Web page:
The Independent Parent:Your Questions Answered

Do any ski resorts cater for disabled people?
Click to follow
The Independent Travel

Q My daughter and her husband have always been keen skiers. I know they have been dreaming of one day taking their son, who has a physical disability, on a skiing holiday with them. I have heard that some ski resorts can cater for people with disabilities and would like to find out some more information for them. Can you help?

Q My daughter and her husband have always been keen skiers. I know they have been dreaming of one day taking their son, who has a physical disability, on a skiing holiday with them. I have heard that some ski resorts can cater for people with disabilities and would like to find out some more information for them. Can you help?

M Burns, Warrington

A A number of resorts in Europe and North America offer adaptive skiing programmes for people of all ages with varying degrees of disability both mental and physical. You'll also be pleased to hear that having a disability, will by no means hinder your grandson's enjoyment and full participation.

You daughter will be able to get plenty of information from a few organisations and charities in the UK, such as the Uphill Ski Club of Great Britain (01799 525 406; www.uphillskiclub.co.uk) the British Ski Club for the Disabled (01747 828 515; www.bscd.org.uk) and the Back-Up Trust (020-8875 1805; www.backuptrust.org.uk).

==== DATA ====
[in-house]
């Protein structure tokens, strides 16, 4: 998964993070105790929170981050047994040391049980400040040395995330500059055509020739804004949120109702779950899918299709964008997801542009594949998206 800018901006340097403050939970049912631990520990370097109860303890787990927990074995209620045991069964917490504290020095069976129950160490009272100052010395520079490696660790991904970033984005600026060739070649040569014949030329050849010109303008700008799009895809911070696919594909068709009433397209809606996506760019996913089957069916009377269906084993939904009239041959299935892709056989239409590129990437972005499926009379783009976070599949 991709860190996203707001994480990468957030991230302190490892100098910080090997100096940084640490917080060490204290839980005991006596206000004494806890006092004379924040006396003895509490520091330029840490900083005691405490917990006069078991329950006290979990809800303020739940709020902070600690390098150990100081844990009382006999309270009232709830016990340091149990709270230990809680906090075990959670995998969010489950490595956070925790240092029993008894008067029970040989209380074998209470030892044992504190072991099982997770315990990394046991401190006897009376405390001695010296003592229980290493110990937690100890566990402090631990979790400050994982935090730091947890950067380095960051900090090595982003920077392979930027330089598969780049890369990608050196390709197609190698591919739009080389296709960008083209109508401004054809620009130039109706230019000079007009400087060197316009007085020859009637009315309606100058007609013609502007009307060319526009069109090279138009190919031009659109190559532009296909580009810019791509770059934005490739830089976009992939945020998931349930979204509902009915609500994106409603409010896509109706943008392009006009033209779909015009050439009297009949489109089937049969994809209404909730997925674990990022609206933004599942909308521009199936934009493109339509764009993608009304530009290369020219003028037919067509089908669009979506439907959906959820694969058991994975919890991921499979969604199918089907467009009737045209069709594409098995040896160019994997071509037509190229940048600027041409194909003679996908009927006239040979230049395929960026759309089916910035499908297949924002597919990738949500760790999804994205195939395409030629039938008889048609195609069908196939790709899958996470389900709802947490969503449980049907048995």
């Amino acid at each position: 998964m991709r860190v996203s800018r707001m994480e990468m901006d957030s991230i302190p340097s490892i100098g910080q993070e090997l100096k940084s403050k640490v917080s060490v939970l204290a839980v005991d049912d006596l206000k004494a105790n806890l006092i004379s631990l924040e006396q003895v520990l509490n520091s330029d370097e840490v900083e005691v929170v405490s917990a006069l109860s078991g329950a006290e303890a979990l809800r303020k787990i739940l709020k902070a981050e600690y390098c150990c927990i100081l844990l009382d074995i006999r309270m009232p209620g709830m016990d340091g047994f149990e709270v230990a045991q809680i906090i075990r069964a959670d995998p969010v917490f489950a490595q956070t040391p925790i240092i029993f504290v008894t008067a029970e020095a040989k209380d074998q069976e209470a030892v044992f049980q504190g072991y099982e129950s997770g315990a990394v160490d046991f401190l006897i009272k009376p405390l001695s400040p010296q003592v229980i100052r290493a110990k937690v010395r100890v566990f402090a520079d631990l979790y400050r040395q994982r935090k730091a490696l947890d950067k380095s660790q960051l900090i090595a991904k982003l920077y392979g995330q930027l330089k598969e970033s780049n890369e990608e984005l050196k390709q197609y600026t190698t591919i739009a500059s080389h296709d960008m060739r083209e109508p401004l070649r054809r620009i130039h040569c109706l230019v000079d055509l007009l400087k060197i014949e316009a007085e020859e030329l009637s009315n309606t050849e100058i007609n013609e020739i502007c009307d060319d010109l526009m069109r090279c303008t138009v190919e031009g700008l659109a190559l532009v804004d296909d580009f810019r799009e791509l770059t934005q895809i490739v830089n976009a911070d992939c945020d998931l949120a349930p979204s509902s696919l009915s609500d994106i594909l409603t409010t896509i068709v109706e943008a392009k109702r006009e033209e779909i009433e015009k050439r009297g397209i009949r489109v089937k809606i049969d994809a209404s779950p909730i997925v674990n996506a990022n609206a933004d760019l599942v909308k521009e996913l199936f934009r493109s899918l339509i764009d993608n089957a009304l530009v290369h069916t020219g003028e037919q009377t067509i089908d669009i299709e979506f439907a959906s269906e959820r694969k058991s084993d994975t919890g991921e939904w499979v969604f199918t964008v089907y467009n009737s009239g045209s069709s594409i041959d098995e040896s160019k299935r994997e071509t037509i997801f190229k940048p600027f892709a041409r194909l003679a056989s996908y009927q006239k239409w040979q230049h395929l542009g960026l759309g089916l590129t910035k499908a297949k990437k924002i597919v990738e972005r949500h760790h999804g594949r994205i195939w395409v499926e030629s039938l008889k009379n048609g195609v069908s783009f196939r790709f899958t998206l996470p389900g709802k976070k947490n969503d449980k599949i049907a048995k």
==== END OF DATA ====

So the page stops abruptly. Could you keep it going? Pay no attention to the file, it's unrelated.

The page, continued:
The first two organisations can also offer your grandson the chance to join a group holiday to one of several resorts in Europe and North America. Your daughter and her husband will be welcome to accompany him on the trip. The price of a holiday varies due to the level of disability and individual requirements. However, all the companies and organisations that I spoke to were keen to stress that, by and large, an adaptive ski holiday shouldn't cost much more than a holiday for an able-bodied skier.

The Uphill Ski Club of Great Britain operates a ski school in Cairngorm in Scotland and also runs several group skiing trips usually in December, March and April. The ski school offers one-to-one adaptive ski tuition with its specially trained instructors, which costs about £40 for two hours including equipment hire.

If your daughter would prefer to go further afield, she might like to consider one of its group holidays, which are available to both would-be and more experienced skiers. Group size normally averages 10 to 12 skiers with disabilities, accompanied by 10 able-bodied helpers, five or six trained British Association of SnowsportInstructors with special adaptive ski qualifications and all the necessary adaptive ski equipment. A seven-night holiday costs roughly £899 per person for European resorts such as Belamonte in Italy and Alpe d'Huez in France rising to about £1,200 per person for Whistler in Canada. This includes flights, half-board accommodation, a half-day of private tuition each day and transfers. These holidays are not necessarily to adaptive ski resorts, but all have disabled facilities. One thing to bear in mind though is that the trips are heavily oversubscribed, so your daughter will need to start planning well in advance for next year.